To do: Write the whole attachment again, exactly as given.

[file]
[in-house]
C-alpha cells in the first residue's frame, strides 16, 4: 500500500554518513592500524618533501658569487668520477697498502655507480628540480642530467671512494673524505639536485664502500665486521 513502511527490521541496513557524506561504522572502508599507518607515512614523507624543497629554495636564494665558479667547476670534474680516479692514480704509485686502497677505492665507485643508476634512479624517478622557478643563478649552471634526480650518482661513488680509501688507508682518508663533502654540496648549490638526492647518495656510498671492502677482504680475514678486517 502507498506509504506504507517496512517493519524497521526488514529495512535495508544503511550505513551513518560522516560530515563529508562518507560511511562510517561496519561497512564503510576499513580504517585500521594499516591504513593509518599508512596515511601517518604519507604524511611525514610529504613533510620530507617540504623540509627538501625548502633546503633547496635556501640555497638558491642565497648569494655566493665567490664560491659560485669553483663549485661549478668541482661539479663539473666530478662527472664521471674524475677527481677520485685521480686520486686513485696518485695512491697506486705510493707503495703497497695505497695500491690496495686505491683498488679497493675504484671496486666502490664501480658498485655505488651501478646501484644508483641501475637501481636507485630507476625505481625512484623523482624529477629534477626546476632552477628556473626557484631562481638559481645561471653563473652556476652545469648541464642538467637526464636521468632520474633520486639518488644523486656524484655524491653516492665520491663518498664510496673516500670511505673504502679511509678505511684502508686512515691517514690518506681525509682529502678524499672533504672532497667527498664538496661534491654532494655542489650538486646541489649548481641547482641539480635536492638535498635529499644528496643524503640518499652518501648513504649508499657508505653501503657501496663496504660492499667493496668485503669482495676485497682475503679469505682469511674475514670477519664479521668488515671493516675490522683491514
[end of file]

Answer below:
[in-house]
C-alpha cells in the first residue's frame, strides 16, 4: 500500500554518513592500524618533501658569487668520477697498502655507480628540480642530467671512494673524505639536485664502500665486521 513502511527490521541496513557524506561504522572502508599507518607515512614523507624543497629554495636564494665558479667547476670534474680516479692514480704509485686502497677505492665507485643508476634512479624517478622557478643563478649552471634526480650518482661513488680509501688507508682518508663533502654540496648549490638526492647518495656510498671492502677482504680475514678486517 502507498506509504506504507517496512517493519524497521526488514529495512535495508544503511550505513551513518560522516560530515563529508562518507560511511562510517561496519561497512564503510576499513580504517585500521594499516591504513593509518599508512596515511601517518604519507604524511611525514610529504613533510620530507617540504623540509627538501625548502633546503633547496635556501640555497638558491642565497648569494655566493665567490664560491659560485669553483663549485661549478668541482661539479663539473666530478662527472664521471674524475677527481677520485685521480686520486686513485696518485695512491697506486705510493707503495703497497695505497695500491690496495686505491683498488679497493675504484671496486666502490664501480658498485655505488651501478646501484644508483641501475637501481636507485630507476625505481625512484623523482624529477629534477626546476632552477628556473626557484631562481638559481645561471653563473652556476652545469648541464642538467637526464636521468632520474633520486639518488644523486656524484655524491653516492665520491663518498664510496673516500670511505673504502679511509678505511684502508686512515691517514690518506681525509682529502678524499672533504672532497667527498664538496661534491654532494655542489650538486646541489649548481641547482641539480635536492638535498635529499644528496643524503640518499652518501648513504649508499657508505653501503657501496663496504660492499667493496668485503669482495676485497682475503679469505682469511674475514670477519664479521668488515671493516675490522683491514